In northern Kenya, herders and farmers must learn to fish to adapt to climate change.
Increasingly regular droughts in the Turkana region of northern Kenya are forcing people to adapt to new means of production. Herders who no longer have the water to water their livestock come down from the mountains to become fishermen.
On the shores of the lake, it is common to find single women who have lost their husbands in cross-border conflicts with neighboring Ethiopian populations. This violence develops around access to water points for people and livestock. Without husbands, these women join the communities bordering the lake in search of small jobs from fishing.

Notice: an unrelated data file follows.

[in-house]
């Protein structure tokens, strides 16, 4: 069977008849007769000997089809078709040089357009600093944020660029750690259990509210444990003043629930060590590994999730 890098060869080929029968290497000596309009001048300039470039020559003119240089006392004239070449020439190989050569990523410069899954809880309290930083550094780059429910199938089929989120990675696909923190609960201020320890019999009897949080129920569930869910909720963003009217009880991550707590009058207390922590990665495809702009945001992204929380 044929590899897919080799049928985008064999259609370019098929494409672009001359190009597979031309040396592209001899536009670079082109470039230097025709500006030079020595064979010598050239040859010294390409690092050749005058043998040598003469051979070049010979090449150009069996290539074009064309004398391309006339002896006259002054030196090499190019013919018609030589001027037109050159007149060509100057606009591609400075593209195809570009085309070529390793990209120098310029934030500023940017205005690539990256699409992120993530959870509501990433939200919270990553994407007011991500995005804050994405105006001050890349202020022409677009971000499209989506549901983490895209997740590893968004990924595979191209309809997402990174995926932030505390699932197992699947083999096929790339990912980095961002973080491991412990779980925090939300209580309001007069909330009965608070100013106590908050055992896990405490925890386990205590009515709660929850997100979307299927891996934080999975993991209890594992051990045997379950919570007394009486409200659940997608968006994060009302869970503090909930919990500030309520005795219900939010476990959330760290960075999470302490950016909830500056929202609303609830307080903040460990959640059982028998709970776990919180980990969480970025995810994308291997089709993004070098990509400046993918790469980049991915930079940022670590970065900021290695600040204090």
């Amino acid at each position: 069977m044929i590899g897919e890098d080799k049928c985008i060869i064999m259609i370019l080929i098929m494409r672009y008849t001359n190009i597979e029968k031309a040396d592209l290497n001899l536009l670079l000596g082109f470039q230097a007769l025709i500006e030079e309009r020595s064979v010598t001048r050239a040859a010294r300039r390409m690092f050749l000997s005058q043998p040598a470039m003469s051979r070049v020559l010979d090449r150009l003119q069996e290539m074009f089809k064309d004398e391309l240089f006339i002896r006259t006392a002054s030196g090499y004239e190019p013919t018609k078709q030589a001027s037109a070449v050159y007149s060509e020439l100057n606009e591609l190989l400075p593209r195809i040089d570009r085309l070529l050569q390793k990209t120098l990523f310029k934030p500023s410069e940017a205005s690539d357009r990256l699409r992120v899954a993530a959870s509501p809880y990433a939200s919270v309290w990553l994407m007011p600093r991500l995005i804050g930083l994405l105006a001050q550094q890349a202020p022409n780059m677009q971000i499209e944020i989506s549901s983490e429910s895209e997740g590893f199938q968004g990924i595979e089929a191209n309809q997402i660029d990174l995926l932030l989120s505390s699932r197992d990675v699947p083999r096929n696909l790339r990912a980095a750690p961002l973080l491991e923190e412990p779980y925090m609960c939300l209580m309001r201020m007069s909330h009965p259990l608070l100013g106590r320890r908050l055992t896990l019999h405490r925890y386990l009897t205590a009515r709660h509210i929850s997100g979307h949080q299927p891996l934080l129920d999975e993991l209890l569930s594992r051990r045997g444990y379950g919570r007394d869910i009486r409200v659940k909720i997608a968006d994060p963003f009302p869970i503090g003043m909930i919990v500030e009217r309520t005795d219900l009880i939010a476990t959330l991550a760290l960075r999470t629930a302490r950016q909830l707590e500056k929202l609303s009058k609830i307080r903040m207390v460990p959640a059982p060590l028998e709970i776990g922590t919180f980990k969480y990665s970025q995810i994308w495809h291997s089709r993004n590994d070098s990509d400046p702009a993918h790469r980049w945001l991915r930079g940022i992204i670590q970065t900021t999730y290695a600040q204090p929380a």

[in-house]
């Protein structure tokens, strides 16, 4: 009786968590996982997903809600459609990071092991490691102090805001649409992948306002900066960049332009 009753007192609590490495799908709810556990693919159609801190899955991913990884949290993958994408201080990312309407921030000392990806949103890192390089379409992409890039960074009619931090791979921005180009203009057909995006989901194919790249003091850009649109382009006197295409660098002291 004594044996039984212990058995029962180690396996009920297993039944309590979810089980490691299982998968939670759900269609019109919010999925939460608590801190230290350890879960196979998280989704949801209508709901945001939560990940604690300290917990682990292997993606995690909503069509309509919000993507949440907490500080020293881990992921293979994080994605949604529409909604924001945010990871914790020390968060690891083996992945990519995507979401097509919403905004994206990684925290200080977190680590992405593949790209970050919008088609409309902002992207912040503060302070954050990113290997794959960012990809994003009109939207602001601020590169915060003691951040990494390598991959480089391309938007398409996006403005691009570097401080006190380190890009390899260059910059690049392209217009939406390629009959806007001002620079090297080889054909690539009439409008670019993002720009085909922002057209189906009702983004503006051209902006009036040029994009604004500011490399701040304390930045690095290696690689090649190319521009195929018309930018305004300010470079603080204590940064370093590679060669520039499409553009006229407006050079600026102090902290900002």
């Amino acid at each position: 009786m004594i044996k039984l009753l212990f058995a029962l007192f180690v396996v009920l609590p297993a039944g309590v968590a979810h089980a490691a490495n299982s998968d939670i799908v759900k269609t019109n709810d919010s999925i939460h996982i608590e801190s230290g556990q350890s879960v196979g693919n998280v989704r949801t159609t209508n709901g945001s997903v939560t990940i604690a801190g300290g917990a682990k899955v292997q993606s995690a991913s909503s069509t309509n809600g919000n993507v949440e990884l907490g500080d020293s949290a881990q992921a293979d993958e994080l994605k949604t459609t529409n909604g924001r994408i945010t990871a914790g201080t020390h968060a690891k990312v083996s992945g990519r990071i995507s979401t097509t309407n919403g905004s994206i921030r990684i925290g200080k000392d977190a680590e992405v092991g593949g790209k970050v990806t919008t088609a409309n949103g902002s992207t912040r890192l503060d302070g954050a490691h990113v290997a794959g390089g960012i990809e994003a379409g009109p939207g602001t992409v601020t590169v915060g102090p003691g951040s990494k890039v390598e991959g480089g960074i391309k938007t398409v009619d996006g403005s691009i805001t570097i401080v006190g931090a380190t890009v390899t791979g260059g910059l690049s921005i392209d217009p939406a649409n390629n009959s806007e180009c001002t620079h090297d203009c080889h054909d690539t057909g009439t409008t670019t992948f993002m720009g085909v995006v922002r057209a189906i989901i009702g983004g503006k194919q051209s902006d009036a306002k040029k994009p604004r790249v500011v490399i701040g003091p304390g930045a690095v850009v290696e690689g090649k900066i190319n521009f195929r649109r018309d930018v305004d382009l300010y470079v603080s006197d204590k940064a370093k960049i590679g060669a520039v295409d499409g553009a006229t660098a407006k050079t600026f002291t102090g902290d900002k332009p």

Fluctuations in the lake’s water level induced by the construction of a dam in neighboring Ethiopia have dramatically changed the geography of the lake. The water has risen several meters in places, swallowing up entire villages and forcing people to move further south. The village of Kalokol, which did not exist two years ago, is now home to displaced people from all around the lake. In record time, this small piece of desert land has become a hub of the fish trade throughout the region and the country.
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